Veterans Day at Two Strike Park

Photos by Mary O’KEEFE
American Legion and VFW veterans presented the flags of all branches of the military.



Veterans from the American Legion Post 288 and Veterans of Foreign Wars Post 1614 hosted a Veterans Day ceremony at Two Strike Park on Monday.

Mike Baldwin, a veteran of Vietnam, was master of ceremonies. He told the audience they could do simple things when they meet a veteran.

“Just thank them for their service,” he said, “and ask if there is anything you can do for them.”

Town Councilmember Donna Libra retires a flag during the ceremony.

The ceremony was an opportunity to recognize the 100th anniversary of the American Legion. The American Legion was chartered by Congress in 1919 as a patriotic veterans organization. It was founded in Paris by delegates from all units of the American Expeditionary Forces who served in World War I.

“These troops envisioned a different kind of veterans association and it would be like none before it or any kind that followed,” said Ron Bularz, a veteran and member of American Legion.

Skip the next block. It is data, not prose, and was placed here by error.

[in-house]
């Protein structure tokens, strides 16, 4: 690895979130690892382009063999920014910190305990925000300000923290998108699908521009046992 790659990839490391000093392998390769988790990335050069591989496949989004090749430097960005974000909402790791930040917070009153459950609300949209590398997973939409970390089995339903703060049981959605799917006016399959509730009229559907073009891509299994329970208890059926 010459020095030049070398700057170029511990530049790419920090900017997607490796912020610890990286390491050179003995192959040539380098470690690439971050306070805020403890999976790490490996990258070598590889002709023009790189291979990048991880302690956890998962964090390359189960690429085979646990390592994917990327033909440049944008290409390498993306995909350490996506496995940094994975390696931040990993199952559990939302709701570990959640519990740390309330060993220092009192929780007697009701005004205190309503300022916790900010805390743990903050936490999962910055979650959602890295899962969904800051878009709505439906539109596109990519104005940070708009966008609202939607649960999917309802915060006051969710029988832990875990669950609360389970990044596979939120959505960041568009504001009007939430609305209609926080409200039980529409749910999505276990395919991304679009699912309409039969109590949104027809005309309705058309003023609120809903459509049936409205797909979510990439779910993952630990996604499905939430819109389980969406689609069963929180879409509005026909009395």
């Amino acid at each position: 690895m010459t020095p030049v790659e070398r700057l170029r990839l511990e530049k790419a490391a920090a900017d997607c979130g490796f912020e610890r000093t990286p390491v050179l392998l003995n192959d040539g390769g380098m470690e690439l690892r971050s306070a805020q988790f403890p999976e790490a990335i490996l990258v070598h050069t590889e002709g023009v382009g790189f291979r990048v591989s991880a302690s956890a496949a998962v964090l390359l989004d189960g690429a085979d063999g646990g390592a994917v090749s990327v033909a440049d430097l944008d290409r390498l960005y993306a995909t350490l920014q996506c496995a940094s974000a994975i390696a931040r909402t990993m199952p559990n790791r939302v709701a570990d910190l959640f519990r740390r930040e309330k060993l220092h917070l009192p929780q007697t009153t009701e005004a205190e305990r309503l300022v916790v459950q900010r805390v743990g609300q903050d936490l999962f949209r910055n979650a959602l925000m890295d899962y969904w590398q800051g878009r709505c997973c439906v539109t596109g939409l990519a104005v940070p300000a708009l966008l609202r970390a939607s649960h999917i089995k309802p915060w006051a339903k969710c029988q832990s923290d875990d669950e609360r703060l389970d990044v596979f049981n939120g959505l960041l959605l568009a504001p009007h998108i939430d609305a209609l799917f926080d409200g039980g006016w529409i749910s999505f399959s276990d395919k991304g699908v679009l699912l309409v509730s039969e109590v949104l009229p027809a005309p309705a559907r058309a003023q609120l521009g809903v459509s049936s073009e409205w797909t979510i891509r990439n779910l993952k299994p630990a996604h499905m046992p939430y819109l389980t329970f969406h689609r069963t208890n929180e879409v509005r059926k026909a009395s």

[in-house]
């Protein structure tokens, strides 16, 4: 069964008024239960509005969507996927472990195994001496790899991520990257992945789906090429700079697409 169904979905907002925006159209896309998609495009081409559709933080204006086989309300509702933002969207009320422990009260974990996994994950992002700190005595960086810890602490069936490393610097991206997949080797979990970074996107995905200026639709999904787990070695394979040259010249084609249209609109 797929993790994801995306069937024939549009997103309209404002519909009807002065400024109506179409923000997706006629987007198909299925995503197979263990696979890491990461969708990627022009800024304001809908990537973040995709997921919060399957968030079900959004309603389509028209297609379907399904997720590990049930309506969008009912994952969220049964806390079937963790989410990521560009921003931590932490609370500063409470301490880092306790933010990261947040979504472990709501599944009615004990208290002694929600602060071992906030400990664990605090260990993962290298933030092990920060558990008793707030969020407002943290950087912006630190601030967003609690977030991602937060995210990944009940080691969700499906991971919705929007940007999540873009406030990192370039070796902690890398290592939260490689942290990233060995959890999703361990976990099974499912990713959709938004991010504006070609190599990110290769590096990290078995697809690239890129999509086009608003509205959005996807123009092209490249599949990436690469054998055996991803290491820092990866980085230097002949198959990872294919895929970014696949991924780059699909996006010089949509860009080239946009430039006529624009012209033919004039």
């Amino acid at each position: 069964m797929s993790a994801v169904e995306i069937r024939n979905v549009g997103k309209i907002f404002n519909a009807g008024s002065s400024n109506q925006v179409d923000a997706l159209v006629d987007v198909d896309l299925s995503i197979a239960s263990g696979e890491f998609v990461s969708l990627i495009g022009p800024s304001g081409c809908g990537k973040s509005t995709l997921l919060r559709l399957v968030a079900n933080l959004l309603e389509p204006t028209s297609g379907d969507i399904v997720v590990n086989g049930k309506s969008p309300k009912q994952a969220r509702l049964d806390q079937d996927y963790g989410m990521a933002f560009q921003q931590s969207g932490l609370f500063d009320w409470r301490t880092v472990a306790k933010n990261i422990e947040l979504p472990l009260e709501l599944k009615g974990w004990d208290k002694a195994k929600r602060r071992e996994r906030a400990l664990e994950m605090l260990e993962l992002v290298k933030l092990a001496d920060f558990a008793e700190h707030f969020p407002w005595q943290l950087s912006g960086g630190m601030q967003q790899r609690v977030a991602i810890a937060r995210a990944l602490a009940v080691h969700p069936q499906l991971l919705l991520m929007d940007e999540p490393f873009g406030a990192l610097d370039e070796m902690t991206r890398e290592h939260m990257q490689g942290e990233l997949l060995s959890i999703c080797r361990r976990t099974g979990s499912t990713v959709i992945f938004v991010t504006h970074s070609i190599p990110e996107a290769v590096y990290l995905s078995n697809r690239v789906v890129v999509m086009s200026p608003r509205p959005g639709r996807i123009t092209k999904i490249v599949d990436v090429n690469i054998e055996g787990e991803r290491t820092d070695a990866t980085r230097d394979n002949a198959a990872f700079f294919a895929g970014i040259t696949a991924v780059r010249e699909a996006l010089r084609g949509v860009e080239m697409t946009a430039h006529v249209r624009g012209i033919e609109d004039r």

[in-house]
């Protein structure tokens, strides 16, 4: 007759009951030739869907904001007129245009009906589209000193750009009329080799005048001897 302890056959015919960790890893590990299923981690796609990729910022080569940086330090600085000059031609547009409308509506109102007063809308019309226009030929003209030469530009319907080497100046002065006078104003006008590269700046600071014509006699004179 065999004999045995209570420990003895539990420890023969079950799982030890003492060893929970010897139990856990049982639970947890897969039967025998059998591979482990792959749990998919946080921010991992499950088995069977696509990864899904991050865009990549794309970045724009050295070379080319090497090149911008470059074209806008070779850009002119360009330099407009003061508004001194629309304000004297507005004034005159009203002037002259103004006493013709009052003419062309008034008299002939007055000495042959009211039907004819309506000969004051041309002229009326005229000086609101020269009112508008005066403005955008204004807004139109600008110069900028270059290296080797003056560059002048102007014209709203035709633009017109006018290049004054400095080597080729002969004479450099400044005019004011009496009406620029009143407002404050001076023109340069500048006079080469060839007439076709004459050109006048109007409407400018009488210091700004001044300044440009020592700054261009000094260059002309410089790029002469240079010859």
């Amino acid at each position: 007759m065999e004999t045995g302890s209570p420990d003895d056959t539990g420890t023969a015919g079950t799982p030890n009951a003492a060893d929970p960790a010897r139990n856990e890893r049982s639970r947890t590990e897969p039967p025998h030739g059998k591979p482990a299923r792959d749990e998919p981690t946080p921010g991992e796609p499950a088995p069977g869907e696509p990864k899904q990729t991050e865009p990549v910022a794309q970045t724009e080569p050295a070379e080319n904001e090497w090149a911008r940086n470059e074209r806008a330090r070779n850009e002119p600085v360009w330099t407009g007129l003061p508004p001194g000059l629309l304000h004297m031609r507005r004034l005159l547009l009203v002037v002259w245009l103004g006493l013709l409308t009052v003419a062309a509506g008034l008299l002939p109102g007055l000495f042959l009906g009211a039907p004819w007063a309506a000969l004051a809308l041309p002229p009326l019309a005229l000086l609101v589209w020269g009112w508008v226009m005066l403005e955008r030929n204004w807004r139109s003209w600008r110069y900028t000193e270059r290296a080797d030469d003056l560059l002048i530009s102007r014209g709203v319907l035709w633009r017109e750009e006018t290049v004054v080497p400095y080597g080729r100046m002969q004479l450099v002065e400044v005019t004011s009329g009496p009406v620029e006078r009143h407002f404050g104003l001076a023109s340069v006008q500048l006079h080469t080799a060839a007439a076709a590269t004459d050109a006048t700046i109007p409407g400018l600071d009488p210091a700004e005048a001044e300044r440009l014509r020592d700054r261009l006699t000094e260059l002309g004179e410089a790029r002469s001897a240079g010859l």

Rep Adam Schiff addressed the crowd.

Assemblymember Laura Friedman was at the event. She thanked the veterans for “keeping us all safe.”

Congressman Adam Schiff was also at the ceremony. He too thanked the veterans.

“I want to give a shout-out to my favorite veteran, my 91-year-old father,” he said.

His dad joined the service at the end of WWII.

JROTC members.

“Thank you for your profound service to country,” Schiff said addressing the veterans. “I had the opportunity once again two weeks ago to visit troops in Afghanistan. I want to tell you just how truly impressive they are.”

He added he was struck by how young the service men and women were.

“Years ago when visiting our troops in Iraq at the height of the [insurgence] one of the generals told me that he had 35,000 American teenagers serving in Iraq,” Schiff said.

Some of those serving were on their first tour while others had faced many more, even up to four, tours.

Schiff also wanted to pay tribute to those who were serving in U.S. intelligence agencies.

“Many work around the world in dangerous places,” he said. “One thing that is crystal clear is the tremendous dedication and courage of the men and women in uniform and [serving] in intelligence.”

Boy Scout Troop 288 ended the ceremony with a flag retirement.